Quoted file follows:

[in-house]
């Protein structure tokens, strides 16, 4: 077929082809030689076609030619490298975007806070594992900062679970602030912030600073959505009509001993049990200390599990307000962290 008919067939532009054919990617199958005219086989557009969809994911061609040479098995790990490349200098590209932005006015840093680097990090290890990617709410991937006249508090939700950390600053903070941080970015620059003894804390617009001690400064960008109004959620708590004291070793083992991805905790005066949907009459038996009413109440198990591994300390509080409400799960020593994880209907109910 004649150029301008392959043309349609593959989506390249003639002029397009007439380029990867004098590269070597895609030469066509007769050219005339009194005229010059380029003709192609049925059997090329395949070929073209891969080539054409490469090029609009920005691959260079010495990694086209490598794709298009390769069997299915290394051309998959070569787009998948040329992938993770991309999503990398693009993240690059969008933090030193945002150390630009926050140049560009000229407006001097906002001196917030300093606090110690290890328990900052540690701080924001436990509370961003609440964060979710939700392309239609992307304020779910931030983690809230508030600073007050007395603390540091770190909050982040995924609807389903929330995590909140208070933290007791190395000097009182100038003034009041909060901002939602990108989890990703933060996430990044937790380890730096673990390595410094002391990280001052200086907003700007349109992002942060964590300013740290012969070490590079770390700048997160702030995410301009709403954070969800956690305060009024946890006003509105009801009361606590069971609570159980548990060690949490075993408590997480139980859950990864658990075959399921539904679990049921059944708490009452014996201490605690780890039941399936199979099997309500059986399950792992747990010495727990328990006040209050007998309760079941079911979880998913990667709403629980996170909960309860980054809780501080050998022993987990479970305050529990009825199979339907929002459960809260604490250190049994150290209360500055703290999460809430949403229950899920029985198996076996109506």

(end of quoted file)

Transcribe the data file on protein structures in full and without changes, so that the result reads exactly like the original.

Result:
[in-house]
């Protein structure tokens, strides 16, 4: 077929082809030689076609030619490298975007806070594992900062679970602030912030600073959505009509001993049990200390599990307000962290 008919067939532009054919990617199958005219086989557009969809994911061609040479098995790990490349200098590209932005006015840093680097990090290890990617709410991937006249508090939700950390600053903070941080970015620059003894804390617009001690400064960008109004959620708590004291070793083992991805905790005066949907009459038996009413109440198990591994300390509080409400799960020593994880209907109910 004649150029301008392959043309349609593959989506390249003639002029397009007439380029990867004098590269070597895609030469066509007769050219005339009194005229010059380029003709192609049925059997090329395949070929073209891969080539054409490469090029609009920005691959260079010495990694086209490598794709298009390769069997299915290394051309998959070569787009998948040329992938993770991309999503990398693009993240690059969008933090030193945002150390630009926050140049560009000229407006001097906002001196917030300093606090110690290890328990900052540690701080924001436990509370961003609440964060979710939700392309239609992307304020779910931030983690809230508030600073007050007395603390540091770190909050982040995924609807389903929330995590909140208070933290007791190395000097009182100038003034009041909060901002939602990108989890990703933060996430990044937790380890730096673990390595410094002391990280001052200086907003700007349109992002942060964590300013740290012969070490590079770390700048997160702030995410301009709403954070969800956690305060009024946890006003509105009801009361606590069971609570159980548990060690949490075993408590997480139980859950990864658990075959399921539904679990049921059944708490009452014996201490605690780890039941399936199979099997309500059986399950792992747990010495727990328990006040209050007998309760079941079911979880998913990667709403629980996170909960309860980054809780501080050998022993987990479970305050529990009825199979339907929002459960809260604490250190049994150290209360500055703290999460809430949403229950899920029985198996076996109506």